The United Kingdom provides visa seekers the reasons in the event the applications are rejected, the British Consulate-General in Hong Kong said on Monday, amid a controversy surrounding the Hong Kong government’s move to deny visa renewal for Financial Times journalist Victor Mallet.
In a statement posted on its Facebook page, the consulate said it noticed attempts had been made recently to draw comparisons between the decision by the Hong Kong government not to explain why it denied the application for renewal of the work visa of Mallet, and the British government’s decisions to “refuse named individuals entry to the UK”.
The comparisons are wrong, the consulate said, pointing out that, when it comes to the British government, if “an individual is denied entry” or “a visa application is refused”, the person is “notified of the reasons behind the decision” so that the applicants can consider if they “have grounds for appeal”.
According to a hk01.com report, in a radio program on Oct. 8, three days after Mallet was told by the Immigration Department that he could no longer work in Hong Kong, Tam Yiu-chung, the sole Hong Kong member of the National People’s Congress Standing Committee, China’s top legislative body, said Hong Kong’s Director of Immigration doesn’t have to provide explanations for visa denials, claiming the British government had adopted the same before the handover in 1997.
A day after Tam’s allegation, lawmaker Michael Luk Chung-hung from the Hong Kong Federation of Trade Unions posted a picture on his Facebook page wherein he compared Mallet’s case to the cases of visa denials in the UK of Hezbollah spokesman Ibrahim Moussawi and far-right activist Lauren Southern, when the two were denied entry to Britain in 2009 and 2018 respectively.
Britain’s Foreign and Commonwealth Office, the US Consulate General in Hong Kong, and the European Union Office to Hong Kong and Macao said the Hong Kong government should explain why Mallet’s work visa application was rejected, but authorities insisted that no reasons are normally given for visa rejections.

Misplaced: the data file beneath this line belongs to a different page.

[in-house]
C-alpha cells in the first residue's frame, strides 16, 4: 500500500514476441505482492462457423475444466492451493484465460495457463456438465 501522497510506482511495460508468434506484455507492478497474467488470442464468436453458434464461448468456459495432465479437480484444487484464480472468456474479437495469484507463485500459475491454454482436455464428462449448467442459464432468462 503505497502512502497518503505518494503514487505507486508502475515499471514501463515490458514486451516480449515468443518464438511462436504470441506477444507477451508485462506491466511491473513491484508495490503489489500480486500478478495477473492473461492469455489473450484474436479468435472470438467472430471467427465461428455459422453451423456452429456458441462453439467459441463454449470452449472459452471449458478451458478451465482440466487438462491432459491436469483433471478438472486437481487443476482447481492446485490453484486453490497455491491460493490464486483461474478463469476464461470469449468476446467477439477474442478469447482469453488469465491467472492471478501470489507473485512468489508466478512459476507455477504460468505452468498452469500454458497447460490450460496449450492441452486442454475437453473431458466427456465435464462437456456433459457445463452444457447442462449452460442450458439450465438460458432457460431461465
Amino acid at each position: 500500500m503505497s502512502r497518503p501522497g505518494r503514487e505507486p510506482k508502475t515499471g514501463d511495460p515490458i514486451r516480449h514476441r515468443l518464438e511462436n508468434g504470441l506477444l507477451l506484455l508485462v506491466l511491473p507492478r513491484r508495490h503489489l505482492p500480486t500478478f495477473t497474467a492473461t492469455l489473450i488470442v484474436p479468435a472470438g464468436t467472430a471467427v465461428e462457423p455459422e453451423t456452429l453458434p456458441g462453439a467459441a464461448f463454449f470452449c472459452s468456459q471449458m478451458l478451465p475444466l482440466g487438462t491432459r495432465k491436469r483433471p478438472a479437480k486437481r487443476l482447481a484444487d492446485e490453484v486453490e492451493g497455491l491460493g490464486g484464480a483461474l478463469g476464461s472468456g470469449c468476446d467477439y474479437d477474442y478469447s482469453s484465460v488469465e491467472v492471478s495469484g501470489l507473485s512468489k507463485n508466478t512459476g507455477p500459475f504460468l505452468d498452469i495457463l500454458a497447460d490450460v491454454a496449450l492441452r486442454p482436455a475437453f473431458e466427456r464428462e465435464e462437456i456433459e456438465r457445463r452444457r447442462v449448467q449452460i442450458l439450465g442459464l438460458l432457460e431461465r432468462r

Chief Executive Carrie Lam Cheng Yuet-ngor told media earlier that it is in line with international practice that explanations for work visa-application decisions are not made public.
Lam said in a media session last week that, in keeping with the rule both locally and internationally, the Immigration Department will not disclose the individual circumstances of Mallet’s case or the considerations of the decision.
In related news, pro-democracy lawmakers planned to move a motion, invoking Article 73 of the Basic Law, to request Lam and some other officials to attend a Legislative Council meeting on Oct. 24.
The pan-dem lawmakers plan to ask the officials to testify over the Mallet visa denial decision.
However, Chief Secretary Matthew Cheung Kin-chung wrote a letter to Legco president Andrew Leung Kwan-yuen on Friday, saying summoning individuals concerned to attend a Legco meeting and provide evidence based on Article 73 of the Basic Law was not appropriate because Article 73 does not apply to the chief executive.
Lawmaker Claudia Mo Man-ching, convener of the pan-democrats’ meeting group of lawmakers, said pan-democrats have agreed, after discussions, to remove the wording related to summoning the chief executive.
Mo, however, criticized the government for trying to oppose the motion bid, accusing the administration of acting out of political reasons.
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